Refractive correction alone improved stereoacuity to a normal level in most children with unilateral visual impairment, whose acuity failed preschool vision screening. Deferring treatment for 12 months did not appear to lead to poorer stereoacuity outcomes. Conversely, a maturational improvement occurred between the mean ages of 4 and 5 years. Further study may be informative as to whether this effect of refractive correction on stereoacuity is demonstrable in older children. 
Table 1.
Baseline Group Characteristics at Recruitment: Visual Acuity, Stereoacuity and Age, by Group Allocation
Table 1.
Baseline Group Characteristics at Recruitment: Visual Acuity, Stereoacuity and Age, by Group Allocation
Recruitment No Treatment Glasses Only Full Treatment Linear Term P*
Mean age (SD), mo 48.4 (5.1) 47.1 (5.2) 47.6 (4.5) 0.362
Median visual acuity (range) 6/12 (6/9–6/36) 6/12 (6/9–6/36) 6/12 (6/9–6/36)
Number randomized (total = 177) 59 59 59
Median stereoacuity (range), seconds of arc 140 (40 to >400) 140 (40 to >400) 140 (40 to >400)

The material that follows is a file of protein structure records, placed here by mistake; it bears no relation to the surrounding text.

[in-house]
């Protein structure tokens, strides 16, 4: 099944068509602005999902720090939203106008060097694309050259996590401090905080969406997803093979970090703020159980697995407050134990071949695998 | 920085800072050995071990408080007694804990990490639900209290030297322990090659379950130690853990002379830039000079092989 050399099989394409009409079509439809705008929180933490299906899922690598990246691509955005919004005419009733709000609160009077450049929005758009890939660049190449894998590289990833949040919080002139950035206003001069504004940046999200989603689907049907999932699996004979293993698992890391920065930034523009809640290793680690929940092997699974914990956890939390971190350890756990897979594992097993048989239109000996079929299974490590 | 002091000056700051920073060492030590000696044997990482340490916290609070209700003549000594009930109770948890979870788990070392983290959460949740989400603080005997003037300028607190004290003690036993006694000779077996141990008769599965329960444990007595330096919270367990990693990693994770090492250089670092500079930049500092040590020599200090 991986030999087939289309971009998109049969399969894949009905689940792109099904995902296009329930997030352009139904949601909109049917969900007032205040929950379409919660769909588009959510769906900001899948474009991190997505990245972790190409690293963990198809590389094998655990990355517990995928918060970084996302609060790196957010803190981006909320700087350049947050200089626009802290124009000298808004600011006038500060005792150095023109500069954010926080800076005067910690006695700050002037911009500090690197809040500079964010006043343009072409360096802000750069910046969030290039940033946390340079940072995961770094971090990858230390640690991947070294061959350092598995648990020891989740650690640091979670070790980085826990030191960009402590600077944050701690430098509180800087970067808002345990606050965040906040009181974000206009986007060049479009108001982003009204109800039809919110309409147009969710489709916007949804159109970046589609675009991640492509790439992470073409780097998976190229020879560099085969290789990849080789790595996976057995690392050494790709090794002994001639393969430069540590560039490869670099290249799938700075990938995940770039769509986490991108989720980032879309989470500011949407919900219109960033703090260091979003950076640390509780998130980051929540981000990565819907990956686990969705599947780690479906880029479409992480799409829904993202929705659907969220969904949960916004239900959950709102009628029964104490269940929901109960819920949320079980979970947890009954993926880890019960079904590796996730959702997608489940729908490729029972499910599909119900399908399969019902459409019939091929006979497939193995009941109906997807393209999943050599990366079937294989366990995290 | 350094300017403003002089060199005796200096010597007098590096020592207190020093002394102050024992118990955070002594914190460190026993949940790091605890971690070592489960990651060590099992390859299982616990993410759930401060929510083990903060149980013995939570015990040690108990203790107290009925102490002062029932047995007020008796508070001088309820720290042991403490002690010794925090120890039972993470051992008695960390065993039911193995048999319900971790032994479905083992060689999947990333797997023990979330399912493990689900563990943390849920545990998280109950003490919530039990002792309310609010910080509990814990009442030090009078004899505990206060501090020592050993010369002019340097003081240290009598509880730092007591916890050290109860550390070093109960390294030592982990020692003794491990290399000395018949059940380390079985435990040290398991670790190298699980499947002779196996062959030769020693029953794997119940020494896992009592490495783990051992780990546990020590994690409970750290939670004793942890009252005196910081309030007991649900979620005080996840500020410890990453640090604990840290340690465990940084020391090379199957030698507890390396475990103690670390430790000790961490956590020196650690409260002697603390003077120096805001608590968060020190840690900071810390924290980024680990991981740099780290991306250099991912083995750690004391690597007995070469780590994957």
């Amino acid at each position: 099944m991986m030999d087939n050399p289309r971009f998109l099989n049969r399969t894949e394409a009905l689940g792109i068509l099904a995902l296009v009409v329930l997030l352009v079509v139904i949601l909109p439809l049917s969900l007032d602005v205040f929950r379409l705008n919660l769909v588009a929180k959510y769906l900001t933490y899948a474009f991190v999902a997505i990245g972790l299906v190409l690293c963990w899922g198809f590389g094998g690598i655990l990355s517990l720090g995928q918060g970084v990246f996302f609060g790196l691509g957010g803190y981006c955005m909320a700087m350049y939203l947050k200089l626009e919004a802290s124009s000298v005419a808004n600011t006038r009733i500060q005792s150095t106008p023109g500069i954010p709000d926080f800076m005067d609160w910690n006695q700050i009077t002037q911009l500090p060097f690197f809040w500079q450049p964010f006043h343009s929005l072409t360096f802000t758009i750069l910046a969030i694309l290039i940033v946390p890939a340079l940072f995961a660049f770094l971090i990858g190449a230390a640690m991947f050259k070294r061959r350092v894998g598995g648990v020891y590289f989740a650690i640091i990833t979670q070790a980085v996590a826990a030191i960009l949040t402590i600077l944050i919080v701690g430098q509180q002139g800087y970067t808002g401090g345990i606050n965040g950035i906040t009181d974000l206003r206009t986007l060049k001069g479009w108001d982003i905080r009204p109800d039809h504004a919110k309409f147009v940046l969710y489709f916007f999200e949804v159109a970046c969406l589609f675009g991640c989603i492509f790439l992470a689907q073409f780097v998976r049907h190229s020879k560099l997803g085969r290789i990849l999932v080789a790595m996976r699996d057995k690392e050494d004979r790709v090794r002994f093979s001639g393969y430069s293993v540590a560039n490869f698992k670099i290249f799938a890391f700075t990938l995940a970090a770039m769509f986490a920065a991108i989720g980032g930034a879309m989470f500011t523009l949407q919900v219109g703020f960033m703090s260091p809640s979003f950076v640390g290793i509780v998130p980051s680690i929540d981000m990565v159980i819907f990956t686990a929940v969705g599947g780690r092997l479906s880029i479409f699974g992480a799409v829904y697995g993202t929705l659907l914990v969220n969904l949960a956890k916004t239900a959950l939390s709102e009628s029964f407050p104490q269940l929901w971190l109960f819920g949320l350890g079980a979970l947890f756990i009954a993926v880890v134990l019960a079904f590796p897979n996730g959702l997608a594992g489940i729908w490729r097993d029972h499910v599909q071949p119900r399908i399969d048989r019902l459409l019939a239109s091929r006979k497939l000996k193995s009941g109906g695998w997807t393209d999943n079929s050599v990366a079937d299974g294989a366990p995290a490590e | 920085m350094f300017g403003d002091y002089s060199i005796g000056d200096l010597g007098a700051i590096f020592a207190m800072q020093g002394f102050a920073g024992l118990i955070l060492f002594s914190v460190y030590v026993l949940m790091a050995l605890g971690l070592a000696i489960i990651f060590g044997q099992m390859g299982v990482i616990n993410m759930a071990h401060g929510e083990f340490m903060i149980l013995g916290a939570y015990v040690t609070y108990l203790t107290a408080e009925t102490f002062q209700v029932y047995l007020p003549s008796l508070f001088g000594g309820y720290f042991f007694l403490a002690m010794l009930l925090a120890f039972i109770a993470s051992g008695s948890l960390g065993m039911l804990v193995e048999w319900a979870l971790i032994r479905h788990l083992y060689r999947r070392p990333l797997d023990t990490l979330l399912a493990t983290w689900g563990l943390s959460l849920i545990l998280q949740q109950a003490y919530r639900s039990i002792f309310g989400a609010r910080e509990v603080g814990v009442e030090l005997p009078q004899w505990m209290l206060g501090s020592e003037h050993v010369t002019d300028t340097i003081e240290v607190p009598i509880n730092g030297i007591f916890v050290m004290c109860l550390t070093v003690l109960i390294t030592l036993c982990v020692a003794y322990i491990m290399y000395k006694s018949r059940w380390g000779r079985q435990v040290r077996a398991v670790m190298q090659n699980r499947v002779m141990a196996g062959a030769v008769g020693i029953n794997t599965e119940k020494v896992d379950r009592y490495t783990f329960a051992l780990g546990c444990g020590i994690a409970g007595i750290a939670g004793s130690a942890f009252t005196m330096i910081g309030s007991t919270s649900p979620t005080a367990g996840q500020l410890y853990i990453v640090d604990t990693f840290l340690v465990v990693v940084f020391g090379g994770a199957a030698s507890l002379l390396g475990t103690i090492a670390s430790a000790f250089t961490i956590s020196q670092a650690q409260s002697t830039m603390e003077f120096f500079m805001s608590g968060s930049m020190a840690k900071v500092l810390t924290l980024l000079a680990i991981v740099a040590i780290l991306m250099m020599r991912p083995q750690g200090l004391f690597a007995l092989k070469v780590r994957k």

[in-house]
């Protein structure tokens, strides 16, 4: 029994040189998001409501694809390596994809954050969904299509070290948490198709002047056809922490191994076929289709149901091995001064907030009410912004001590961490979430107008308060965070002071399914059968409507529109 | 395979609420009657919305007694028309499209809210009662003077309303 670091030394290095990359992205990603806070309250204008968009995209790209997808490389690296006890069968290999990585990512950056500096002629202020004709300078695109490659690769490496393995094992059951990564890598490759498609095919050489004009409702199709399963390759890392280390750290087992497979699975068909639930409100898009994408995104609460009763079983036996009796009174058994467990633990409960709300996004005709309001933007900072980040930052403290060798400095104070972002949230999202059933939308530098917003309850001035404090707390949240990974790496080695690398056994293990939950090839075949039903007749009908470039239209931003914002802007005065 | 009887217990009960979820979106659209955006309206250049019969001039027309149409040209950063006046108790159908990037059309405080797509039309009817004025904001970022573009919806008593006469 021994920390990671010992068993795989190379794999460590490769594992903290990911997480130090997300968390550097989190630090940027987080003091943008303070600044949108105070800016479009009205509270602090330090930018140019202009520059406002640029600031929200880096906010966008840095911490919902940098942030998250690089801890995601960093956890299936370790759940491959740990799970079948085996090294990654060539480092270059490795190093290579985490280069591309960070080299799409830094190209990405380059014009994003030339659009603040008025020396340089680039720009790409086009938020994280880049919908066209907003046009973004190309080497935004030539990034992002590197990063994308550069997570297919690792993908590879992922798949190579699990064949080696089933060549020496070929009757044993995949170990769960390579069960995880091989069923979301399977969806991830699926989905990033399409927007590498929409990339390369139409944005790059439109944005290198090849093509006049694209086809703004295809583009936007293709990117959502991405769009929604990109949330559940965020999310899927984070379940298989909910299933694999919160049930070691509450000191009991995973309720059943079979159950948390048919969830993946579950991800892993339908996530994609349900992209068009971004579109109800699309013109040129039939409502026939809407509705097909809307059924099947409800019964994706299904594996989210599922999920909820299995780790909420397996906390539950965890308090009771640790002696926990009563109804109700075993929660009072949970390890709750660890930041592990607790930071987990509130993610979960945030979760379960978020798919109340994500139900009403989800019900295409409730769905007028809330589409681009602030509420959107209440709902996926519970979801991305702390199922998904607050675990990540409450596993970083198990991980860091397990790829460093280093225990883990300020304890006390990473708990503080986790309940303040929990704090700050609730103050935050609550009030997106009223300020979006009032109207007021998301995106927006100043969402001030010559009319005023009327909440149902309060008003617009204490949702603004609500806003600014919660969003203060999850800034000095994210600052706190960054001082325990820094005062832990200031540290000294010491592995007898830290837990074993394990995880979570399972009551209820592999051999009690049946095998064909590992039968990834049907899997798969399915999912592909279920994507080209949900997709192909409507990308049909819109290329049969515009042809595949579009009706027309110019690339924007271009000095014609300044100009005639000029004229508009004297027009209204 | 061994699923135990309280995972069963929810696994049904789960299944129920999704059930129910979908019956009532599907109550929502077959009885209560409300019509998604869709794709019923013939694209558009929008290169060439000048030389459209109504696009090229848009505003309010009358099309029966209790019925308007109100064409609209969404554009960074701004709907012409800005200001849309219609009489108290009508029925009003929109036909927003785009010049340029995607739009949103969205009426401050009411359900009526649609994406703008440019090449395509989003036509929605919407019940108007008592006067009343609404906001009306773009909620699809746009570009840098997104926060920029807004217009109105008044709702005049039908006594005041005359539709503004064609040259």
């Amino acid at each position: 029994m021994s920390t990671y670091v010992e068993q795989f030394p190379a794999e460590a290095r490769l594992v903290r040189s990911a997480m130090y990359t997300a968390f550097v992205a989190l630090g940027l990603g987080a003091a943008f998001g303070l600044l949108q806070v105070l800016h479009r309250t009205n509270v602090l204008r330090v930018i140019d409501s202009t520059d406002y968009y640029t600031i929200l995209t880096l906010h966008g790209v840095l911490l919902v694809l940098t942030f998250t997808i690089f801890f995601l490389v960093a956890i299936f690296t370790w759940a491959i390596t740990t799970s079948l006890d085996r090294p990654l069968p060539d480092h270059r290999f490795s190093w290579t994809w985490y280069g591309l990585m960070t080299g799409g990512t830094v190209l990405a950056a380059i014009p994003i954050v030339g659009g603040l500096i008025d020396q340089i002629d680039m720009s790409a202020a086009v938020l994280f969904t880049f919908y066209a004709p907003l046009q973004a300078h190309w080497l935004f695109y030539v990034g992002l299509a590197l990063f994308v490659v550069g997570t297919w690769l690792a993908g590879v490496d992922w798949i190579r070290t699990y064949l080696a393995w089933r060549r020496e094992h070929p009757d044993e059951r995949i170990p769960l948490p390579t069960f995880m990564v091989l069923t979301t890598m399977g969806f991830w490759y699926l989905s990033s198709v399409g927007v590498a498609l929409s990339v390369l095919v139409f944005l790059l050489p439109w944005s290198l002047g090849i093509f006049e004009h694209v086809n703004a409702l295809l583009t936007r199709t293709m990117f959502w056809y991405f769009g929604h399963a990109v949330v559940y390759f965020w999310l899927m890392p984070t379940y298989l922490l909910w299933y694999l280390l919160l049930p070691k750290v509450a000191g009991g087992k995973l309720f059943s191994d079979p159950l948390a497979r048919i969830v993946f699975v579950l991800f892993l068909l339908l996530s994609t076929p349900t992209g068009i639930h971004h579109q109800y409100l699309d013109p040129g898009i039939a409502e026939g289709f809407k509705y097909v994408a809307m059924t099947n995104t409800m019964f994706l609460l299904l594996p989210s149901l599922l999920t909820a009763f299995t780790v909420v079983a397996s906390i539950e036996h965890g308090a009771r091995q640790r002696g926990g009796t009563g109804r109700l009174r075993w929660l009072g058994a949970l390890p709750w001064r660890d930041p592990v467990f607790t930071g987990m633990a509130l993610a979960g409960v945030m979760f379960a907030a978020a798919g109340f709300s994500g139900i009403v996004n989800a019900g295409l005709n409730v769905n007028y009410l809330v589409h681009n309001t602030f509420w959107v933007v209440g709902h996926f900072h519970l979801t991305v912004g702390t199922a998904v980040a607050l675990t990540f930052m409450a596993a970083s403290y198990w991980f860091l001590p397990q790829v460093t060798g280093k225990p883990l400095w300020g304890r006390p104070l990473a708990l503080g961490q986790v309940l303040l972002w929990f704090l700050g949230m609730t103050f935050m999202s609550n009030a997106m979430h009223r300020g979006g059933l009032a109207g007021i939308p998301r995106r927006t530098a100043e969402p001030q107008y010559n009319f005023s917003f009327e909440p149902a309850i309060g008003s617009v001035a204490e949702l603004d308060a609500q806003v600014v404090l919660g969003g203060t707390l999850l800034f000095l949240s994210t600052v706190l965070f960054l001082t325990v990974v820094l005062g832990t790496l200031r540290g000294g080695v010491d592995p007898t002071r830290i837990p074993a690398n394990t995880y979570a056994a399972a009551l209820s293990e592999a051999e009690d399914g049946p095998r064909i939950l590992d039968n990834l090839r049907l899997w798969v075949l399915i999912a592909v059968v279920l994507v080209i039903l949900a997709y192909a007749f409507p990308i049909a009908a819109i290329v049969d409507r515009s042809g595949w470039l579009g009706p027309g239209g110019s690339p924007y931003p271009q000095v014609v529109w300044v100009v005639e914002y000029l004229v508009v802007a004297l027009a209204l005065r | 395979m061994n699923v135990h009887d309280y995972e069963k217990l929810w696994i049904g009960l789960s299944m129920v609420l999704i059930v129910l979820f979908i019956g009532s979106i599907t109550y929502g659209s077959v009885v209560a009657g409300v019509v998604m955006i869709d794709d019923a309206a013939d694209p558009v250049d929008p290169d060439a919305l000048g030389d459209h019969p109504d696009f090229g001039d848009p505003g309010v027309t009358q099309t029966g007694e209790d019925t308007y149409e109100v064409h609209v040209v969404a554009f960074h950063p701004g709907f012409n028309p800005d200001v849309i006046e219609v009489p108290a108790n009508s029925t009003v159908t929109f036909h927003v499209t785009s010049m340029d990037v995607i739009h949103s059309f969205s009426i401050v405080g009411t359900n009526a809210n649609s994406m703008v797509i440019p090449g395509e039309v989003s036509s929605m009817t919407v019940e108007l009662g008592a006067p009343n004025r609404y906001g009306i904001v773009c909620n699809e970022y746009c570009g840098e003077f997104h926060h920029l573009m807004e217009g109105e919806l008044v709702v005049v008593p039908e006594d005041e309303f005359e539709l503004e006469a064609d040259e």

Geometric mean (±1 SD) 148 (66–331) 156 (62–389) 158 (65–389) 0.594
Number with stereo value (total = 168) 57 57 54
Figure 1.
Stereoacuity data by group allocation at recruitment.
Figure 1.
Stereoacuity data by group allocation at recruitment.
Table 2.
Randot Stereoacuity at 52-, 54-, and 78-Week Follow-up for the Whole Study Group
Table 2.
Randot Stereoacuity at 52-, 54-, and 78-Week Follow-up for the Whole Study Group
Follow-up Point Randot (Circles) Stereoacuity (Seconds of Arc) Linear Term P*
No Treatment Glasses Only Full Treatment
52 weeks; Uncorrected; Mean age 5 y
 Whole group
 Median 100 100 100
 Geometric mean (±1 SD) 115 (52–251) 117 (52–263) 98 (45–214) 0.346
 Total n = 167 (56) (56) (55)
54 weeks; Corrected
 Whole group
 Median 70 70 70
 Geometric mean (±1 SD) 93 (44–199) 72 (31–167) 68 (36–126) 0.172
 Total n = 164 (55) (55) (54)
78 weeks; Corrected; Mean age 5.5 y
 Whole group
 Median 70 70 70
 Geometric mean (±1 SD) 72 (35–151) 65 (32–132) 62 (33–115) 0.324
 Total n = 147 (47) (50) (50)
Figure 2.
Stereoacuity data by group allocation at 54 weeks.
Figure 2.
Stereoacuity data by group allocation at 54 weeks.
Table 3.
Stereoacuities by Mild and Moderate Levels of Coexisting Visual Deficit at Ages 4, 5, and 5.5 Years